The Human Performance and Recreation Department is reaching out to students with mental illness through a program called THRIVE.
“It was made to help others grow and to help them become something more than their circumstances,” said Spencer Boltz, a junior studying therapeutic recreation. He has been a part of the THRIVE program since it began last November.
THRIVE is a nine-week course that runs Tuesdays and Thursdays from October 1 to November 26. It includes workshops focused on positive psychology, nutrition, physical fitness and yoga.
The program was started to help students cope with depression and anxiety, which are common among college students. According to the Association for University and College Counseling Center Directors, 40% of college students stated anxiety as their top concern.
“The demand for help with mental health is growing on campus, and this is just another way to help,” Boltz said. He also said it’s cool to watch the students continue to use the program’s advice even after they finish.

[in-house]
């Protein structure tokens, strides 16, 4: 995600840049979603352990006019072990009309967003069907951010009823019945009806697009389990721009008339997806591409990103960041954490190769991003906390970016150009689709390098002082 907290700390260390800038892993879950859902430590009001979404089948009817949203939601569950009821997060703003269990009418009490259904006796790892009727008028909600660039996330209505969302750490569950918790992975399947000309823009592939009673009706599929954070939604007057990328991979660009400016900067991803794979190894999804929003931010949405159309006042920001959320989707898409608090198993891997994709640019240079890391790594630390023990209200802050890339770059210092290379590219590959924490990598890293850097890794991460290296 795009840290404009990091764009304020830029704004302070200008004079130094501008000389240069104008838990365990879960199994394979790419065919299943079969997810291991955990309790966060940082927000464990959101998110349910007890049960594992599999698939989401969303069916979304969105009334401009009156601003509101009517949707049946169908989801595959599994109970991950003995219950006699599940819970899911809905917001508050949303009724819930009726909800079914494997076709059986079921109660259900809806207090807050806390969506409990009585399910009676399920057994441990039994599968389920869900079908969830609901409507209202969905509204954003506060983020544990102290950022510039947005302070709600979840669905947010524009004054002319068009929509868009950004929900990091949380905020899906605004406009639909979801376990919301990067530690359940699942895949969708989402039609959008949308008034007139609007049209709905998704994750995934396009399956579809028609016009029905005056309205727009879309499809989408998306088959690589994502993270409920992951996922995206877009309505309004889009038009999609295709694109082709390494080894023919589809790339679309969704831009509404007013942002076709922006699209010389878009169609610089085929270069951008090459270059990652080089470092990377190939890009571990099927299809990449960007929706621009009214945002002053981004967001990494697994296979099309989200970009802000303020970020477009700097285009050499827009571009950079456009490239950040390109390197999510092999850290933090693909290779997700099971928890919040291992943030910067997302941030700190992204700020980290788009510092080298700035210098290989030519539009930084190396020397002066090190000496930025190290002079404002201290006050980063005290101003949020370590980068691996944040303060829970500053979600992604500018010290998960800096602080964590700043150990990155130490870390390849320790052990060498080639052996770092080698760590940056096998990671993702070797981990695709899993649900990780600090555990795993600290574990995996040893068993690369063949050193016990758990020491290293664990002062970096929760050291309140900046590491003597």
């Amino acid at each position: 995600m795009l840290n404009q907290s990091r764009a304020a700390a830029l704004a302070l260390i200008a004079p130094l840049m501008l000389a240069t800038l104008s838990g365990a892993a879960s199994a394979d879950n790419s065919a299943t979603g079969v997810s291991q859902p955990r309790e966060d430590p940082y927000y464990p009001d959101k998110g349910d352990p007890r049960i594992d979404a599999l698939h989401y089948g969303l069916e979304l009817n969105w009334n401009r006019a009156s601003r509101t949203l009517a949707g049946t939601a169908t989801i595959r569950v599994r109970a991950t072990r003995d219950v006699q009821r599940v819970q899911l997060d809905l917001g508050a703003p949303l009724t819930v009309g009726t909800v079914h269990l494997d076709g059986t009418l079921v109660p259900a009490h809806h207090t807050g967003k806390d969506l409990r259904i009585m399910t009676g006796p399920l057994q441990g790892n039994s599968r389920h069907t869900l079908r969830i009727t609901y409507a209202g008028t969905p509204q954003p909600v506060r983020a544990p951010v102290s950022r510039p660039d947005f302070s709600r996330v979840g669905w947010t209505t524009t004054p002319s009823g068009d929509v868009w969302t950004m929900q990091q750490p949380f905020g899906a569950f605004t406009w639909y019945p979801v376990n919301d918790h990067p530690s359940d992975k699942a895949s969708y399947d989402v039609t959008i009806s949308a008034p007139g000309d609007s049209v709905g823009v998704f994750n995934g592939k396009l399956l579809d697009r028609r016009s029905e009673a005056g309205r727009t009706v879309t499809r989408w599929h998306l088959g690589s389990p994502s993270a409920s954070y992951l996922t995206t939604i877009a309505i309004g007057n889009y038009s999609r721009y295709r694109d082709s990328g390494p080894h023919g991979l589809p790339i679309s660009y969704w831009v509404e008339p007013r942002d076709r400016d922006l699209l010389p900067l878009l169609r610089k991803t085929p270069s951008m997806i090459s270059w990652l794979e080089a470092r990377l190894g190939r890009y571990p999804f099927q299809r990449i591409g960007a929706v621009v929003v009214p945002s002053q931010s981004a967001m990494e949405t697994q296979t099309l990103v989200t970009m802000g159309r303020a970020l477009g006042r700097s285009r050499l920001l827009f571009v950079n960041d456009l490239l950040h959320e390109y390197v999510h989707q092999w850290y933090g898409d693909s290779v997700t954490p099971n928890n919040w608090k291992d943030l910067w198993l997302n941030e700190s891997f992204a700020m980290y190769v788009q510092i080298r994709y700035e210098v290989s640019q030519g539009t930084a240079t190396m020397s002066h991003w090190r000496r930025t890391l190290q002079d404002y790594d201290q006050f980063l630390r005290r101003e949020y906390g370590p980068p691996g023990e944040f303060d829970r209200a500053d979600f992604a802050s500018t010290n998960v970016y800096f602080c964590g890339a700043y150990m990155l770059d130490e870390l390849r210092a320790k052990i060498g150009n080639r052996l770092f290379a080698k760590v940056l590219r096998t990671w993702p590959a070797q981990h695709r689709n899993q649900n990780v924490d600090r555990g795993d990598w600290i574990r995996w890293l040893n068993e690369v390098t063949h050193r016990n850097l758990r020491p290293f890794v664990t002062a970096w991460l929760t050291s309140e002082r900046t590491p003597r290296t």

The program is designed to help students improve their ability to cope with mental illness and process their emotions effectively through outdoor activities, exercise and art with the use of positive psychology.
Boltz believes the bonds and skills from the course will help students throughout their lives.
“It’s a lot of research on what makes people happy in life and flourish in life, so we take those research topics and implement them into our programming,” said Melissa Russell, a human performance and recreation professor and the THRIVE organizer.
She said that connection with other students plays a critical role in the program.
“It forms a sense of community…It’s nice for students to have somewhere to go that’s accepting,” Russell said.
The staff is comprised of thirteen students, most of whom are volunteers.
“They connect really well with students. They feel like professional peers that are really approachable,” she said.
Along with the sense of community, Russell feels religious beliefs add perspective to the activities.
“Meaning is really important because it drives purpose in our lives, and so a lot of students will get that from the gospel,” she said.
Russell hopes the program will be helpful for all students, even those without mental illness.
“Sometimes it’s just, ‘hey, I’m super stressed this semester, and I need to learn some coping skills,” she said.
The program costs $25 and students can register through the BYU-I website.